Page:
The mission of Bellevue Literary Press is to bring together medicine, science, and humanism through literature. The unifying theme of the press is the conviction that in sharing what Anatole Broyard termed “the wonder, terror, and exaltation of being on the edge of being” (Anatole Broyard, Intoxicated by My Illness), physicians and patients might be better informed, able to cope with the demands that illness imposes, and that medical care will be more humane.
The common starting point for understanding most things is a story. Even highly technical subjects and difficult concepts are made more understandable and palatable when they are set in the context of stories. Thinking of Einstein’s theory of relativity in relation to trains moving in opposite directions or dynamic equilibrium as balls bouncing against a sticky wall helps many of us to grasp the complex underlying principles. Medicine, with all the recent advances in the identification of common underlying mechanisms, and the discovery of new treatments, still begins with a patient’s story and those stories are embodied in good literature.
My interest in the importance of stories in medicine can be said to have begun when, on my teaching rounds at Bellevue Hospital, an intern started his presentation, “this 62 year old homeless man, was brought to the hospital…” I stopped him and asked. “What do you mean by homeless?” Never missing a beat, he replied, “undomiciled.” I assured him that I knew what the word meant but I wanted to know why this man was homeless. When he regained his composure, he was able to recall some of the history that he had gotten, but did not think to present. The man had recently come to NY from California, had no money and was sleeping on park benches. “What did he do in California?” “Oh, yes, I remember now, he had something to do with films, but I don’t know anything more.” After hearing about his breath sounds and abnormal blood gases we went to the bedside. I asked the man what he did in California and learned that he was a bit part movie actor. I asked if there was any film in which I might have seen him. His eyes brightened as he asked me if I had seen Klute, a film with Jane Fonda. “In that scene where this young woman goes into a bar and a guy talks with her…that was me.” None of us had seen the film; the house staff recognized that this “homeless man” seemed quite ill with pneumonia. The following day, the same intern announced that he had rented the video and indeed our homeless man was the actor. It did not change the fact that he went on to die of pneumocystis pneumonia, but all later agreed that the care he received and the way the house staff physicians experienced his death were very much affected when he ceased to be “a homeless man on morning rounds.” The message, that patients have names and stories, and that these matter a great deal when one is ill, is one that I have never forgotten.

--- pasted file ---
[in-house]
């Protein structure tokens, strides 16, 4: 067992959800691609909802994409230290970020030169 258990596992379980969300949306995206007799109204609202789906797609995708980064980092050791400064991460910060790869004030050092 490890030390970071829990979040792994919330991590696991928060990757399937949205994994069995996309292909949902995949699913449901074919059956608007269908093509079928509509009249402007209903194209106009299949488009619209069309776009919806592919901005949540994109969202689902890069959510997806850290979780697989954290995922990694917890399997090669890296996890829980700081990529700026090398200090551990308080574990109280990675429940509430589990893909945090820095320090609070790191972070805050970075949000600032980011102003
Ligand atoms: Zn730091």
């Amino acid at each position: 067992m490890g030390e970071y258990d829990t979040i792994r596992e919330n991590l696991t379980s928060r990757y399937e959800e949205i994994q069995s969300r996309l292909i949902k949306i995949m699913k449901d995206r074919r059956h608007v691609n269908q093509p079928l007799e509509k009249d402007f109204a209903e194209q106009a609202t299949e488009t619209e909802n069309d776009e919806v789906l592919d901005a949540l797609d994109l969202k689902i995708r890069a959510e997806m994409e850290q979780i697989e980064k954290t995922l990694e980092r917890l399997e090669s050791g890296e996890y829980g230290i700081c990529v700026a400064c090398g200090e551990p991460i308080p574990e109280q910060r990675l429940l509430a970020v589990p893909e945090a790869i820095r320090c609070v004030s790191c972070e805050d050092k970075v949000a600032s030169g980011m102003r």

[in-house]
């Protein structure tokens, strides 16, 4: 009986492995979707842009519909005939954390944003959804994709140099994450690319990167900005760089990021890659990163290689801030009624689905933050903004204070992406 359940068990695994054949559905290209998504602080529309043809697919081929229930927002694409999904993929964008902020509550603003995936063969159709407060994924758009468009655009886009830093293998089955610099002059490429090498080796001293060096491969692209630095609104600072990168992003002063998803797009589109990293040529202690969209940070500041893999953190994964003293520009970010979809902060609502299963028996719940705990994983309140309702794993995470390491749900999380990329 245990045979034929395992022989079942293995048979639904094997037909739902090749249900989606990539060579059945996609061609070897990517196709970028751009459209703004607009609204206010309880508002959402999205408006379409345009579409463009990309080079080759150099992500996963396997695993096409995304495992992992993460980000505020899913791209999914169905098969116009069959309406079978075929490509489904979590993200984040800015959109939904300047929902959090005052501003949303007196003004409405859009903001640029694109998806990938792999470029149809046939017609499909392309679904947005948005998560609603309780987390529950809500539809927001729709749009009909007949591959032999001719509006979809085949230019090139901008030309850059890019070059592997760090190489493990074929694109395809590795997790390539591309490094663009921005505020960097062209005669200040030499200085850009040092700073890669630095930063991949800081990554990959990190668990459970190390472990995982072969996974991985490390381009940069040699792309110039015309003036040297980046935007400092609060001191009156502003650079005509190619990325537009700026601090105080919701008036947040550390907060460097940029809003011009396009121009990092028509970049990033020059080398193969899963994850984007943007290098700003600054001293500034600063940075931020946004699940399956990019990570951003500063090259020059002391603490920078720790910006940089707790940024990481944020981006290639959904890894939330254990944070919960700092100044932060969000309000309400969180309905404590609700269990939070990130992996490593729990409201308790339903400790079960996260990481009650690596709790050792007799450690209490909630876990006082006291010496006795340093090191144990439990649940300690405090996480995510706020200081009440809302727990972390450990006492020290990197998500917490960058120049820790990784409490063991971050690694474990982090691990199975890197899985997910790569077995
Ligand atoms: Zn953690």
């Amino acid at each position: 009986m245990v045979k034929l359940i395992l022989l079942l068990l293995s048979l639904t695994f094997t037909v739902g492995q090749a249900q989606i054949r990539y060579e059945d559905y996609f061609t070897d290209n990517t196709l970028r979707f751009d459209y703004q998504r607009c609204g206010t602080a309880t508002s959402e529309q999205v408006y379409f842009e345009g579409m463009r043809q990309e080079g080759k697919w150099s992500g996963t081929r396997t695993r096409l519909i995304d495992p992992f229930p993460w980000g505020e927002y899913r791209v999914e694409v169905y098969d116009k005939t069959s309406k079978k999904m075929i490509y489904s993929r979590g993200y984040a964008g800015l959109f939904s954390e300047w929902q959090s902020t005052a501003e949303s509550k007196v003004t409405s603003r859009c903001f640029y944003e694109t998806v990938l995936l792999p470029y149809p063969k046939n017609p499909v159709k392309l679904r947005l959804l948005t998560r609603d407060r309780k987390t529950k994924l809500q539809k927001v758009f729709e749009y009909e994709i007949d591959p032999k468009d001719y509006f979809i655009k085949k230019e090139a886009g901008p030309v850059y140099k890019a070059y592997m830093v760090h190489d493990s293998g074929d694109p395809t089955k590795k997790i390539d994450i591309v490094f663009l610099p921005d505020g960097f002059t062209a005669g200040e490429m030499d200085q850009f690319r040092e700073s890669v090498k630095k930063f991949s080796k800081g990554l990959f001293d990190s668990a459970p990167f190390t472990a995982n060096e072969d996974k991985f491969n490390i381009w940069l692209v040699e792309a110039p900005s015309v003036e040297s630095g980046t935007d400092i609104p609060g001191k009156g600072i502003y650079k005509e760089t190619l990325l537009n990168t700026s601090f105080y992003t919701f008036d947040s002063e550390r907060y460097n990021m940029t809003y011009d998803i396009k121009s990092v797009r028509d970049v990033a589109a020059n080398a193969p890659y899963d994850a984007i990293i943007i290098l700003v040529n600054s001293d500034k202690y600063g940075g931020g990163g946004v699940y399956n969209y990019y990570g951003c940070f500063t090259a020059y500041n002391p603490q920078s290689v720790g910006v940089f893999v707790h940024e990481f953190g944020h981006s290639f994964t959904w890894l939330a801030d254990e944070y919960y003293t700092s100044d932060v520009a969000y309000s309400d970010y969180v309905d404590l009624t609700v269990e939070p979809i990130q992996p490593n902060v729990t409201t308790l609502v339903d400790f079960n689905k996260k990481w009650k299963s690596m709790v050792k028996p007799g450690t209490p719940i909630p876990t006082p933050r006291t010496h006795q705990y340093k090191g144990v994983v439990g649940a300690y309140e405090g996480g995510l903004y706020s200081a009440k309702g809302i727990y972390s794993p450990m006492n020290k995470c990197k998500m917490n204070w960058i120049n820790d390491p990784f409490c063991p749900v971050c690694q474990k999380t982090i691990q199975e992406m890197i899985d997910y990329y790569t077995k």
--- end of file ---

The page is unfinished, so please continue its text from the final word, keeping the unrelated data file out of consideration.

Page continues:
Having spent my entire medical career caring for patients and teaching in Bellevue Hospital, I welcomed the opportunity to be one of the editors of the Bellevue Literary Review, created in 2001 by the Chief of Medicine, Dr. Martin Blaser. It was soon evident that stories were on the minds of many people, sick and well alike. The rapid success of the BLR prompted the daring step of establishing the Bellevue Literary Press in 2005.
— Jerome Lowenstein, New York City, March 2009